Archive | May, 2014


12 May


“Mommy! Mommy!” Were the words uttered by a high pitched voice as I made my way across the school’s compound in the boiling sun. But of course I didn’t I respond because I didn’t know or even expect someone to be referring to me. I suddenly felt a small pair of arm engulf my waist accompanied by the words: “mommy why you ignoring me? You didn’t hear me calling you”? I turned my head in the direction of the voice and was met with the most radiant smile and full eyes shining bright with excitement. The polite teacher came to the fore and I smiled, return the embrace and explain my ignorance to the title. (All this time while smiling I am saying in my mind: God, why this picney think I’m her mommy)
But, you know what, she is good student, so the pleasantries ended just as they had began as she merrily skipped off to class.

Weeks later, loitering in the school yard with a colleague and I heard the familiar expression “hi mommy” but this time it was not directed at me and it wasn’t my supposedly “daughter”. Another young lady has decided to bestow upon my colleague the title of mommy. As I watched the interaction between the two, I smiled and thought it was an appropriate title.

I believe if the students did not genuinely feel like teachers treated them as their own children, then they would not have had this sense belonging to use such title.

I could outline several stories of how motherly teachers can be but I would not be finished. As I write, the one that jumps out at me was call I received late one night…



It’s 10:30pm.   The loud ring of the phone rudely interrupted the savoring intimate moment  in bed having with one of my scintillating John Grisham book. I uttered unintelligibly sounds (I call them that because no phrase was completed I’m sure) and angrily grabbed the phone. When I look at it I didn’t know the number but I was ready to tell the person on the other end of the line a piece of mind but I was beaten to it. As I pressed the answer button, an irate voice came through:
“miss Reid, you better talk to da picney ya because me naa go put up wid har; it look like stick bruck inna har ears. She nuh seem to listen to nobody but miss, me a tell yuh, it goin be judgement in yah…”
And she went on and on. I listen and when I thought she was finished ranting, I inquired what the problem was, then I connected with the child. I will not go into the details of the incident.

I recalled this to highlight the motherly role teachers play in the lives of their students.
Teachers play multiple roles daily. They are mothers. So much so that some become burnt out and have nothing left for their families. Ever heard the saying that teacher picney (meaning: child) bad? Well one reason (and I’m going out on a limb here) may be that they are so busy during the days nursing & parenting students, there is not much left to give their children when they get home. (Look, I have no empirical data to support this hypothesis so don’t start going kittens about it but… it is something worth considering). It is worth considering because we often do not look at the psychological effect the rigors of teaching may have on teachers. I draw this conclusion based on an assimilation I’m making with another situation. Last August (2013) I analyzed some data for the Child Development Agency (CDA) of Jamaica and the findings showed serious psychological implications on the part of caregivers. A caregiver in one state home facility complained about not wanting to face her kids or deal with them when she gets home in the evenings because of the strain of the day. Now, when I examine the situation, I realized that some of the issues in those state run homes are similar to some in some schools. So I conclude that if these caregivers feel that way then it may be the same for some teachers…anyway let’s get back on track.

The fact is, students are left in the care of teachers each day and it is our duty to do what’s right by them. A friend of mind posted a facebook question recently asking if we were “teachers or cheaters” (thanks for that Alcia Morgan). Teachers do not relinquish the motherly role. Each child is seen as your own. As hard a task it may seem, the students and the biological parents do appreciate it. If you have failed to mother these students, then you are in the category of a cheater.

It may not be a financially rewarding profession but remember, mothers do not get financial reward. The satisfaction of a student coming back to say thanks ( even if it is one out of the hundreds/thousands you have interfaced) is just as rewarding as a biological child being their parents pension..and who knows, one of your students may very well become your pension. I’m just saying…

With teachers day just past, today being mothers day, I want to take the time out to say…Happy mother’s day teachers


When Did Discipline become a Dirty Word or a Forbbiden Act?

1 May

The days when kids were kids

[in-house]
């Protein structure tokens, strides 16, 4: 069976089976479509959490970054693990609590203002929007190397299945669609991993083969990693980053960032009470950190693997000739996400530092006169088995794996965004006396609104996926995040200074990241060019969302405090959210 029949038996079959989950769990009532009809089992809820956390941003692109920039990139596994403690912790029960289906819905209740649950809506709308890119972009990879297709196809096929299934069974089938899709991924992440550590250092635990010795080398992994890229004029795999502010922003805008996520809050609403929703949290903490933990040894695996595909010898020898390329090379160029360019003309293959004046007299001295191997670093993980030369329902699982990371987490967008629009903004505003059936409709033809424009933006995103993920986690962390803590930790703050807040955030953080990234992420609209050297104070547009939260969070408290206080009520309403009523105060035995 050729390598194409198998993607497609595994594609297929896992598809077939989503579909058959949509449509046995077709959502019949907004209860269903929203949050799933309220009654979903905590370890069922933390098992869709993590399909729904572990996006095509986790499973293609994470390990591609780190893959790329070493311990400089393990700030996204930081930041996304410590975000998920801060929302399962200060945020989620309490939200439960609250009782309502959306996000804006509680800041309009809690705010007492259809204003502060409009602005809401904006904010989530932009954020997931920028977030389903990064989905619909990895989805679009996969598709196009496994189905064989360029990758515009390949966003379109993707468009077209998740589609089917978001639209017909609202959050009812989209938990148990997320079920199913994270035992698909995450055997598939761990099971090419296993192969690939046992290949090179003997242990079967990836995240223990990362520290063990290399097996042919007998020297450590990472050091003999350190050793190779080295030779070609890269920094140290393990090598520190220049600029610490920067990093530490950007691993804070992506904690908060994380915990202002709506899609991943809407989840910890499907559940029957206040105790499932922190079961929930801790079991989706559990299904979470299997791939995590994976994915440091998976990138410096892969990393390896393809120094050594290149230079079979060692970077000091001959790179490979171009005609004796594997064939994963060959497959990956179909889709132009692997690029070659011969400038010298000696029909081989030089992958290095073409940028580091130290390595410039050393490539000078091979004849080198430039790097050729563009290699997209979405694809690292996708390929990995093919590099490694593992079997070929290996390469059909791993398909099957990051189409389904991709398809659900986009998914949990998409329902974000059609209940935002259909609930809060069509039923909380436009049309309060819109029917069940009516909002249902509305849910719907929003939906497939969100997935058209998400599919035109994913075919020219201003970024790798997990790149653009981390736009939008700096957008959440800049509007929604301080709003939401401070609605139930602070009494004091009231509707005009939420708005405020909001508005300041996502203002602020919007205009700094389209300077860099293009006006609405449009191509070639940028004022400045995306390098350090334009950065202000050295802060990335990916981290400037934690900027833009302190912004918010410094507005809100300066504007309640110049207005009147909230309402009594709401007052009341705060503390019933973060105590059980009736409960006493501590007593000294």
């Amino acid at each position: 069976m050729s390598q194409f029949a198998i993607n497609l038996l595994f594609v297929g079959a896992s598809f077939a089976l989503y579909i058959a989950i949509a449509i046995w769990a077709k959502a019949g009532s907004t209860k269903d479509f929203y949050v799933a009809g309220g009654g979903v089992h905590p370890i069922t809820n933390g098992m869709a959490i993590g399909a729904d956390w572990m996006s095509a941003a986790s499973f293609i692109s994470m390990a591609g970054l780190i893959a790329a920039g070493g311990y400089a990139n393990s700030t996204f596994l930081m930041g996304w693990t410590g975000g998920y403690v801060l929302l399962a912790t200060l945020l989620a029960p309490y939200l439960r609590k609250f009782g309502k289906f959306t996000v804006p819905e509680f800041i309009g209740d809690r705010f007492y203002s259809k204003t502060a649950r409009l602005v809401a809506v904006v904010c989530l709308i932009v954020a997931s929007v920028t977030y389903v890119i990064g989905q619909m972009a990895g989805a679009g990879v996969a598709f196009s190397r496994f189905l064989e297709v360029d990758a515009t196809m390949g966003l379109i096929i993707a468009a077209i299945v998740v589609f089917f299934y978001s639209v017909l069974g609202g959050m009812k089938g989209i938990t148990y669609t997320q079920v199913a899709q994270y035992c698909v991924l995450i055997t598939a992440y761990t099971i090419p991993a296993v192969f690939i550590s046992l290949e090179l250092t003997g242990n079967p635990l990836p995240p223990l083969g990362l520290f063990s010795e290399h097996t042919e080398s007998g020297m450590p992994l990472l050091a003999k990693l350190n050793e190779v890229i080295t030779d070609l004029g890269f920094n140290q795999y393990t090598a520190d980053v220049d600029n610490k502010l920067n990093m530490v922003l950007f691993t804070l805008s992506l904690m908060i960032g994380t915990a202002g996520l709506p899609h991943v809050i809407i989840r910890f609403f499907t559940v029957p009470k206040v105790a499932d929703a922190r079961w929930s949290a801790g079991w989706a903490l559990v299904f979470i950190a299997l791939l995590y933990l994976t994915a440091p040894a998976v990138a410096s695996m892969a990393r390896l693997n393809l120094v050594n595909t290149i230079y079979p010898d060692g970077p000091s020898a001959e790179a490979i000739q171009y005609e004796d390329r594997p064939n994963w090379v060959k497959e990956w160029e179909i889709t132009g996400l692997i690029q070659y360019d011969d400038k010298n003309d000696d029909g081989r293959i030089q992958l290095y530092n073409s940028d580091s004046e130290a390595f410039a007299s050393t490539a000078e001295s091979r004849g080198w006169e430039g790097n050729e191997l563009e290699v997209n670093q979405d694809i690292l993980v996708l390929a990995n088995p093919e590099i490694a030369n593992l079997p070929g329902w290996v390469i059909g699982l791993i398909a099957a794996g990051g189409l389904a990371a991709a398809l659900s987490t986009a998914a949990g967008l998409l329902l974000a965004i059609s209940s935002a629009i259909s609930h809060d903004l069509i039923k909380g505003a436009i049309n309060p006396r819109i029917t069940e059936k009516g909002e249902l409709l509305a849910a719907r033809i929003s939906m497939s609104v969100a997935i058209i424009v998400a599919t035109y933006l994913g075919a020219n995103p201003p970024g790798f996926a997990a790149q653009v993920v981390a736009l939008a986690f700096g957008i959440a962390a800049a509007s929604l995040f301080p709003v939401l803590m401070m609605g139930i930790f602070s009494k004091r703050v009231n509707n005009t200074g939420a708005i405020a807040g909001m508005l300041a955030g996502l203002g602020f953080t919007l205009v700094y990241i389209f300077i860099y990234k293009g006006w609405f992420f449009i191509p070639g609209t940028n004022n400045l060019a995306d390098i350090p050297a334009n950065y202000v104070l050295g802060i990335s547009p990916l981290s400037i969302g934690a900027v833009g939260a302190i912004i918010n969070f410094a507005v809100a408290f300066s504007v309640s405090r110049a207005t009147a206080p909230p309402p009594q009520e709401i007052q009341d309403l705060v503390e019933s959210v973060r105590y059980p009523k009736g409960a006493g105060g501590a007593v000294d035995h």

“Friends, Romans, country men, lend me your ears.” That is the opening line of Anthony’s speech in the classic Julius Caesar when he addressed the crowd on behalf of a deceased Julius Caesar. I have not the wit or oracular skill of Anthony to wow you with but nonetheless, I ask for your indulgence. It is one year since the attack. If you want, you could call it an anniversary. Under other circumstances, there would be fanfare & lavish celebration accompanied by smiles & well wishes some from the four corners of the earth but not the case. April 27, 2014 marked one year since the vicious attack on former dean of discipline Gavin Myers of the Aabuthnott Gallimore High School that landed him in the hospital with broken bones and other injuries; One that got national attention and was aired by all major media houses in Jamaica. As with most things in Jamaica, ‘chirpings’ could be heard from every ‘nest’ in every ‘tree’ but only for ‘nine days’. Today, those physical wounds have been healed but I certainly cannot say the same for the psychological & emotional wounds as the ghosts that come with this memory are many and varied. As Myers reflects on the incident he can’t help but feel he was robbed of a part of him that he is waiting to return to normal. The incident is a painful memory he live with daily with a smile…a smile that not only served as a facade for the pain but also one of disbelief & confusion about what really happened. Here is a man. A flawed man, who renders service, yet was inhumanely hurt by those whom he served. The 27th of every month persons look forward to enjoying the joys of their salaries-no matter a small; Mr Myers was robbed of that. Some look forward to spending quality time with their kids; Mr Myers was also robbed of this. And why? All in the name of discipline or the lack thereof. The incident is prime example of the degradation of discipline among our youths. So I asked when has discipline become such a dirty word and a forbidden act that the least attempt at instilling is met with unmistakable scorn? When students can so viciously and fearlessly attack their dean of discipline who stands as a symbol of law and order in the education institution shows how much they have scoffed at and spat on discipline. How did we get here? We did not just get here one year ago as nothing degrades overnight nor at the spur of the moment. Like a sore that remains untreated and festers to puss & gangrene and before you know it, such area is in need to maximum potent anti-biotic or complete amputation, that is how this degradation of discipline in our society has happened. With schools a microcosm of society, could we them summarize that it is just reflecting what is happening within the wider society? We have become a nation of indiscipline and any force that serves as a symbol discipline must be cut down and cast aside. There are elements in society that continue to turn up their noses, scoffed at and shun discipline like it is a muddy, germy piece of cloth or a contaminated terminal disease. Instead they embrace & relish the stench of lawlessness & disorder. It is this kind of indiscipline that has spilled over in our schools. The sad thing is that we can forecast a cyclical action if stringent measures are implemented. These youths within our schools that view discipline as dirty & forbidden, are the same persons who later become integrated into the wider society and will influence other youths. The litmus test is, how do we claim back beauty & cleanliness of discipline? Or is it too late? There may not have been other incidents that are perfect carbon copies of Mr Myers but there have been other severe disciplinary problems within and out of our schools. So one wonders what is it that we are not doing that we should be doing; or what are we doing that we should not be doing? Strong intervention strategies are needed to put an immediate stop to this problem. One main such will be a consistent collaborative effort of all stakeholders: parents, teachers, board members, community members, etc… This will not change overnight but is still attainable with persistence and if all parties are singing the same tune. That way the attraction in indiscipline will be removed and persons especially our youths will realize the glory & glow in being disciplined. Myers may have been scarred by this incident but that has not stopped him from relentlessly pursuing his passion for working with youths (and lord knows he has every reason to quit). He is surprisingly not angry but is determined to continue the work that he is doing and in the process, demand the discipline from youths despite their background. Having been one of the recipients of the Jamaica Public Service Company (JPS) he is currently pursuing a Masters degree at a South Korea university. Inspite of his resilience and sagacious response to the situation, until we start to take firm corrective actions, this incident will always be a reminder of how much discipline has become a dirty word and a forbidden act.